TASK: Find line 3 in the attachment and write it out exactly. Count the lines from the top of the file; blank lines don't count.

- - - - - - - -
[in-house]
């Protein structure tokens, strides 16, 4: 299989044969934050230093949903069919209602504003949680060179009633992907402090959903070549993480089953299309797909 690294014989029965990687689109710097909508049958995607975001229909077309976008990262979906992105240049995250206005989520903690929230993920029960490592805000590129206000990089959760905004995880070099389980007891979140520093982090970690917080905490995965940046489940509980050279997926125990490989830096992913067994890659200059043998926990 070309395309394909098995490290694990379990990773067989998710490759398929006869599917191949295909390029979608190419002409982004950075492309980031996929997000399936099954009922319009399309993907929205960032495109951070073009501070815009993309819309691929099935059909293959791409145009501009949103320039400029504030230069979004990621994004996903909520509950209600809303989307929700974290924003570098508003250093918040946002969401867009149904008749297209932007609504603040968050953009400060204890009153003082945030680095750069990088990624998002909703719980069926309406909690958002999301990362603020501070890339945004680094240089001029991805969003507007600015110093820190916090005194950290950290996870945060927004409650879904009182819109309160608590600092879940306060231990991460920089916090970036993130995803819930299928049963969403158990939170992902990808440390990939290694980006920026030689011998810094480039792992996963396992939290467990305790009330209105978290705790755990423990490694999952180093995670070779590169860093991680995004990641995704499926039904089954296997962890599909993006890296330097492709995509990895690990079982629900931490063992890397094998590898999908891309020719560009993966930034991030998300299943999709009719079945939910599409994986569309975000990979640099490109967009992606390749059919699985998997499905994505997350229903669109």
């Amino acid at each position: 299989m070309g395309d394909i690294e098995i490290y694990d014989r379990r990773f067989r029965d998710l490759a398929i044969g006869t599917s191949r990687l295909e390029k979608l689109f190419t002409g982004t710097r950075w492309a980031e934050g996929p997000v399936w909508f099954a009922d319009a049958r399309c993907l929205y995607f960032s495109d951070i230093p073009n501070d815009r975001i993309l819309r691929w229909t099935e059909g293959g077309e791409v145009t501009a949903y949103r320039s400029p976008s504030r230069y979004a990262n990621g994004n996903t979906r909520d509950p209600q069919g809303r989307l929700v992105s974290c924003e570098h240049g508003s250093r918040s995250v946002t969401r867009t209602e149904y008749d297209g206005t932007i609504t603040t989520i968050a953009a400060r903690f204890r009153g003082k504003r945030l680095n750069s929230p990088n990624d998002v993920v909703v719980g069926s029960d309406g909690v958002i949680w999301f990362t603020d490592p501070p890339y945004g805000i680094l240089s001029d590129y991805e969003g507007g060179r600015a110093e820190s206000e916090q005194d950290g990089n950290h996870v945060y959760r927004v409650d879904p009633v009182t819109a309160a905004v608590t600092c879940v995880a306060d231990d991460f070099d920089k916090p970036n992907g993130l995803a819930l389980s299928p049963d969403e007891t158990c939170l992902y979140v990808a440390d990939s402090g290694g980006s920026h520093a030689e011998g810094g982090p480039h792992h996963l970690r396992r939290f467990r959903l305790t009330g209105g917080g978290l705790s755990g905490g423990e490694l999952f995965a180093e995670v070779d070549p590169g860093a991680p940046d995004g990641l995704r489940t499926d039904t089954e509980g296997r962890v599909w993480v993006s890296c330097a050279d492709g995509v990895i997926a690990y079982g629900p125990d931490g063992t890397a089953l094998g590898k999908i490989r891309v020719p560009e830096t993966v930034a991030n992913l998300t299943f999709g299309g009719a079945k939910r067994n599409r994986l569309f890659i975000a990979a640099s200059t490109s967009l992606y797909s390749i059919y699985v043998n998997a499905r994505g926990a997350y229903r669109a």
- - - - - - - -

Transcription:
């Amino acid at each position: 299989m070309g395309d394909i690294e098995i490290y694990d014989r379990r990773f067989r029965d998710l490759a398929i044969g006869t599917s191949r990687l295909e390029k979608l689109f190419t002409g982004t710097r950075w492309a980031e934050g996929p997000v399936w909508f099954a009922d319009a049958r399309c993907l929205y995607f960032s495109d951070i230093p073009n501070d815009r975001i993309l819309r691929w229909t099935e059909g293959g077309e791409v145009t501009a949903y949103r320039s400029p976008s504030r230069y979004a990262n990621g994004n996903t979906r909520d509950p209600q069919g809303r989307l929700v992105s974290c924003e570098h240049g508003s250093r918040s995250v946002t969401r867009t209602e149904y008749d297209g206005t932007i609504t603040t989520i968050a953009a400060r903690f204890r009153g003082k504003r945030l680095n750069s929230p990088n990624d998002v993920v909703v719980g069926s029960d309406g909690v958002i949680w999301f990362t603020d490592p501070p890339y945004g805000i680094l240089s001029d590129y991805e969003g507007g060179r600015a110093e820190s206000e916090q005194d950290g990089n950290h996870v945060y959760r927004v409650d879904p009633v009182t819109a309160a905004v608590t600092c879940v995880a306060d231990d991460f070099d920089k916090p970036n992907g993130l995803a819930l389980s299928p049963d969403e007891t158990c939170l992902y979140v990808a440390d990939s402090g290694g980006s920026h520093a030689e011998g810094g982090p480039h792992h996963l970690r396992r939290f467990r959903l305790t009330g209105g917080g978290l705790s755990g905490g423990e490694l999952f995965a180093e995670v070779d070549p590169g860093a991680p940046d995004g990641l995704r489940t499926d039904t089954e509980g296997r962890v599909w993480v993006s890296c330097a050279d492709g995509v990895i997926a690990y079982g629900p125990d931490g063992t890397a089953l094998g590898k999908i490989r891309v020719p560009e830096t993966v930034a991030n992913l998300t299943f999709g299309g009719a079945k939910r067994n599409r994986l569309f890659i975000a990979a640099s200059t490109s967009l992606y797909s390749i059919y699985v043998n998997a499905r994505g926990a997350y229903r669109a």